So you’re self-employed, managing a disability and unsure of what to do next. You might be wondering how you can receive assistance, and the good news is that you most likely qualify for Social Security disability insurance.
However, the application process can be difficult, and if you do end up receiving benefits, there are rules you must follow to prevent losing them. It can be complicated to figure out how to get Social Security benefits when you’re self-employed, talking to a disability benefits lawyer is a good idea.
First of All, Have You Been Paying SECA?
SECA stands for self-employment taxes. If you’ve been paying SECA for many years, you will be eligible to receive the same Social Security disability insurance as those who have employers. One rule for SSDI is that if you are continuing to operate your business or doing any kind of work, you must be tested for “substantial gainful activity” by Social Security.
What is Substantial Gainful Activity?
SGA — substantial gainful activity — determines how much work is too much for a person to receive benefits. For wage earners in 2016, you can earn up to $1,130 ($1,820 if you are blind) a month before you reach substantial gainful activity.
However, Social Security uses different tests for the self-employed. They assess your work for substantial gainful activity with either the “Countable Income Test” or the “Three Tests.” The test used depends on whether you have already been receiving benefits or are still in the application process.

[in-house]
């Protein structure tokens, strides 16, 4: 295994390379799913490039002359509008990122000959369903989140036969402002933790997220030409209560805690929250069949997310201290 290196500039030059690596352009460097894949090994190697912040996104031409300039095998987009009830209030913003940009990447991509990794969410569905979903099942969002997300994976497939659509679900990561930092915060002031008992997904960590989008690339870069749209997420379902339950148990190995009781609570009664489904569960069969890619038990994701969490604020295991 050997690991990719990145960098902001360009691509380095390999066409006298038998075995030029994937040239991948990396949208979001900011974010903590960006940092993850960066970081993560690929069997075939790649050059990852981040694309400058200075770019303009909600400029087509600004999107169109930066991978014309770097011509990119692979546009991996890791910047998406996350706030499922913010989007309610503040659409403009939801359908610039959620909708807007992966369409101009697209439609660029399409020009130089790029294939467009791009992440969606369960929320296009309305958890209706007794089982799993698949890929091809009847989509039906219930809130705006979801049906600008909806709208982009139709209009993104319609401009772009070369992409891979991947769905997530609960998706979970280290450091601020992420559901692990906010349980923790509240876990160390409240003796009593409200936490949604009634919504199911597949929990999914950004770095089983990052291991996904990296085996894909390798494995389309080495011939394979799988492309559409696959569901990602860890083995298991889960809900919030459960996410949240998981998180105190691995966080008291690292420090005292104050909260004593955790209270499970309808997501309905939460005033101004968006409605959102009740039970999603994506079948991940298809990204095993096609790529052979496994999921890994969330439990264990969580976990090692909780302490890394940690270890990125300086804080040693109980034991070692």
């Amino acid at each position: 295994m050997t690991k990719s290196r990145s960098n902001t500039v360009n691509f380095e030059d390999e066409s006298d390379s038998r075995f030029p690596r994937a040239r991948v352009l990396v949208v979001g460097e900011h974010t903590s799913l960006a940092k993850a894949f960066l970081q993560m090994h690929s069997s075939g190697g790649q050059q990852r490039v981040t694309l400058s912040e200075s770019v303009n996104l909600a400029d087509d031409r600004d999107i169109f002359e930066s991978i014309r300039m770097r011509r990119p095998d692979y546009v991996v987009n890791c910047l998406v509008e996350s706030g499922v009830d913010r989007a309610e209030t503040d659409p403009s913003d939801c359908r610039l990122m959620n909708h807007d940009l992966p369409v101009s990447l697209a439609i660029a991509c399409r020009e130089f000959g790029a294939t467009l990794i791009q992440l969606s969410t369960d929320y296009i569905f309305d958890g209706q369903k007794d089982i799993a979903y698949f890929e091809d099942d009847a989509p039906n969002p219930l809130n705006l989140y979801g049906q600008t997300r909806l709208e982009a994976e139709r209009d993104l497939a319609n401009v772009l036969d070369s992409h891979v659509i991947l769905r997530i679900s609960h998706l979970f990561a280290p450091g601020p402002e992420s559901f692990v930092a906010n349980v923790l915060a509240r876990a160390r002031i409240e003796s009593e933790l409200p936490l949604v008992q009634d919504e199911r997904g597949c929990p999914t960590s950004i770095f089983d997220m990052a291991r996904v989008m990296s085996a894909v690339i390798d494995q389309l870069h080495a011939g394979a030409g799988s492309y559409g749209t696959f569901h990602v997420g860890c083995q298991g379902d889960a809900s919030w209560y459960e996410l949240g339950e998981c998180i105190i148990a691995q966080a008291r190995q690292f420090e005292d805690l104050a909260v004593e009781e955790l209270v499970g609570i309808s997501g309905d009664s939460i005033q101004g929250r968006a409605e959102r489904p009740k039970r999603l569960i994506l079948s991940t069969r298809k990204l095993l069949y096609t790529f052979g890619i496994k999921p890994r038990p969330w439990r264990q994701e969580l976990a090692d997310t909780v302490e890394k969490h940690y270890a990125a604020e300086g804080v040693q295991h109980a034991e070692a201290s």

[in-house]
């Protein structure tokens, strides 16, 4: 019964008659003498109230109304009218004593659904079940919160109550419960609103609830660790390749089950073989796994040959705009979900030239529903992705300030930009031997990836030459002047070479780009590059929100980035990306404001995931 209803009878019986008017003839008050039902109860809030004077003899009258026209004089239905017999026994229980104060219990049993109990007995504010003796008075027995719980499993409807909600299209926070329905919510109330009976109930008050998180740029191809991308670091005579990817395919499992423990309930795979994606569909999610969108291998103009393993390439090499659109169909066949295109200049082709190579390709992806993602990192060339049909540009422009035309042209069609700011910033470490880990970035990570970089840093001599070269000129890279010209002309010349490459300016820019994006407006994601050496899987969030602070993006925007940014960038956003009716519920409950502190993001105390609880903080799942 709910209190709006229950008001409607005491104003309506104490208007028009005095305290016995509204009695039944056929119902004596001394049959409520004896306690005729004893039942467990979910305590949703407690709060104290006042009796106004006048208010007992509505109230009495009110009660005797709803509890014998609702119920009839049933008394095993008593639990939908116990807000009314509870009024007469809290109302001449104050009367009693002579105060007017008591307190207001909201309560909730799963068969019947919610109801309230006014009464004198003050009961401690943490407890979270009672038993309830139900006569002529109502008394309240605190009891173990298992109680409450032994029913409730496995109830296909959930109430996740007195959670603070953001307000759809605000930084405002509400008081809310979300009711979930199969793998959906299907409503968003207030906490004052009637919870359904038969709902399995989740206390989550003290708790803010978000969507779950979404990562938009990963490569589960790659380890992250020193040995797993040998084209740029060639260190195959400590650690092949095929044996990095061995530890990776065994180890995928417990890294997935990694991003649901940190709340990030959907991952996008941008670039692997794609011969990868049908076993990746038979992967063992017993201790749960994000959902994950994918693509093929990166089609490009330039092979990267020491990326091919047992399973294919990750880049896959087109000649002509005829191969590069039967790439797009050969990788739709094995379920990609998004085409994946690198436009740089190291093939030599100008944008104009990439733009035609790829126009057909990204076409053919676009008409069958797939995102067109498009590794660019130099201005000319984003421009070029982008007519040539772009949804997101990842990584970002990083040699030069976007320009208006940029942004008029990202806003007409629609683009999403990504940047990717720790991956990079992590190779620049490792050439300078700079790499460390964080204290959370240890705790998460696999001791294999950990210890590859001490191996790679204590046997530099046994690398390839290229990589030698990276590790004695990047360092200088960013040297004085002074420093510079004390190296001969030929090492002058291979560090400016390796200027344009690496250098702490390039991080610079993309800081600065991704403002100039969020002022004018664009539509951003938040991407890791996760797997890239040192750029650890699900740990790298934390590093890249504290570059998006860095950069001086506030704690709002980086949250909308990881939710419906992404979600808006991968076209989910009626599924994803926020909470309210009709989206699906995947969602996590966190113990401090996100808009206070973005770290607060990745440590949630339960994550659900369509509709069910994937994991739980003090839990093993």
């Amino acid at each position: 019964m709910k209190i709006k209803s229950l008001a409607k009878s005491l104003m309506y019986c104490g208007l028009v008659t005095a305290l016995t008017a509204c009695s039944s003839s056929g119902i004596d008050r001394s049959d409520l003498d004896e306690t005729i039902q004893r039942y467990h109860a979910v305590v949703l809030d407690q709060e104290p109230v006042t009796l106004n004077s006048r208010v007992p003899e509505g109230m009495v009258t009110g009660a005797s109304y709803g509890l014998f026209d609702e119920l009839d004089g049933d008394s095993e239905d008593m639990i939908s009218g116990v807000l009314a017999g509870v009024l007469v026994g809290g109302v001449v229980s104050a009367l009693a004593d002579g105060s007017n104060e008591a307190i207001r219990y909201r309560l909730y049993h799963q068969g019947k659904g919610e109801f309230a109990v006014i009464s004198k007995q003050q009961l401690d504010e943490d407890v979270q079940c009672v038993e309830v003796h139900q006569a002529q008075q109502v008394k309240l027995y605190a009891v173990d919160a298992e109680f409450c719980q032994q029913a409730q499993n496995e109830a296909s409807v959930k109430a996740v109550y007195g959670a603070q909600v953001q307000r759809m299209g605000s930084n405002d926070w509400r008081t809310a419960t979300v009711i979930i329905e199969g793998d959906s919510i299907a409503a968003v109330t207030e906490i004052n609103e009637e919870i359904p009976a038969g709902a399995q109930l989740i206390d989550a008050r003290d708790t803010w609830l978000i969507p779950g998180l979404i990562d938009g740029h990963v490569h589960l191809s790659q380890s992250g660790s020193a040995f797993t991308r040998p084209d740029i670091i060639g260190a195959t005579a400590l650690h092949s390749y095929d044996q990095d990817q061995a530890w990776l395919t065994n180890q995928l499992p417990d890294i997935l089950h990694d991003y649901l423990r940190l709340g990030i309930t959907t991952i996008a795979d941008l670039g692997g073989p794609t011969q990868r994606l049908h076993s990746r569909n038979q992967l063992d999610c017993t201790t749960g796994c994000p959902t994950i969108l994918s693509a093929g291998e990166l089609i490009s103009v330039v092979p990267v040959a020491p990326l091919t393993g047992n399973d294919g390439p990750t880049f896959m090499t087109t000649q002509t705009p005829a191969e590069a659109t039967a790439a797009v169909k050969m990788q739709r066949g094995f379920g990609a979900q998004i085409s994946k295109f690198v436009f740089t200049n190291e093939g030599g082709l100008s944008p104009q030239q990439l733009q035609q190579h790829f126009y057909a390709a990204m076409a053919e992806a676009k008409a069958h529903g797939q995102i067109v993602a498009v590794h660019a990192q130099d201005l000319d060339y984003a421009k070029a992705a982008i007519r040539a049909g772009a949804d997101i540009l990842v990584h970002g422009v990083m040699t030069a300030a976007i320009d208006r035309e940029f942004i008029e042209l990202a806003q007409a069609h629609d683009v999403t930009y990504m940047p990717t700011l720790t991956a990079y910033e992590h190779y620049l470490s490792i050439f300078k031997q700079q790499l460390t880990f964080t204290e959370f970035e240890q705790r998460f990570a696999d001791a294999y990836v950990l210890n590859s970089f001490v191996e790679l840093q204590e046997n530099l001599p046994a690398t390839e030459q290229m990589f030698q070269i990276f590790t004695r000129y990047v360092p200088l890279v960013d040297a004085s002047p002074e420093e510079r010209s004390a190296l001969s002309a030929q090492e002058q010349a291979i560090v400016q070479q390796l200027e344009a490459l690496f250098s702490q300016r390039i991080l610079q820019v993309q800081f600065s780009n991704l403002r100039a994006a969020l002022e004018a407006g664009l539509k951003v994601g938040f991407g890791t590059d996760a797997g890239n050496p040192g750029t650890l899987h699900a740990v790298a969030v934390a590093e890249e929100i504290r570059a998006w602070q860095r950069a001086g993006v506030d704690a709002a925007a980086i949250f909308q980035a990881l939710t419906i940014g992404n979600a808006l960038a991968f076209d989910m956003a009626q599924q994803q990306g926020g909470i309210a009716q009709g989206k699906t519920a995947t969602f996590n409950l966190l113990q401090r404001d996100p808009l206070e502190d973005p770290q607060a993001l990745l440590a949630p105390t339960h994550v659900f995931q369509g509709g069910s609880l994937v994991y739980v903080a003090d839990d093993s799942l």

The Three Tests
The three tests consist of “Significant Services and Income” test, the “Comparability” test, and the “Worth of Work” test. If you are determined as SGA, you will not receive disability benefits.
Once you are approved, you are allowed to earn over the SGA limit without losing your Social Security benefits. Instead, you will be subject to different testing known as Significant Services and Substantial Income Test.
Significant Services and Substantial Income Test
Research the details of these tests and remember these three basic rules.
- If you are the sole owner or worker for your business and you earn more than $1,130 per month, your services could be considered significant and you could lose your benefits.
- If you share your business or have employees, and work more than half of the total time per month needed to manage the business, your services could be considered significant and you could lose your benefits.
- If your income is similar to what you earned prior to your disability, your services might be considered significant, and you could lose your benefits.
If you are self-employed, want to receive benefits, and still want to be able to work a bit, you will also be subject to the “Comparability” and “Worth of Work” tests mentioned above. These tests are further tools Social Security uses to determine if your work is SGA that you should research and understand once you receive SSDI.
How A Disability Benefits Lawyer Can Help
Because there are many tests, laws and very specific rules for qualification when you are self-employed and seeking benefits, it’s a good idea to talk to a disability benefits lawyer. An attorney will explain the tests to you in detail as well as provide you with any other pertinent information you need.
A Tampa social security lawyer can answer all your questions, walk you through the application process, explain how to avoid losing your benefits once you have them and anything else you need to know regarding your Social Security benefits.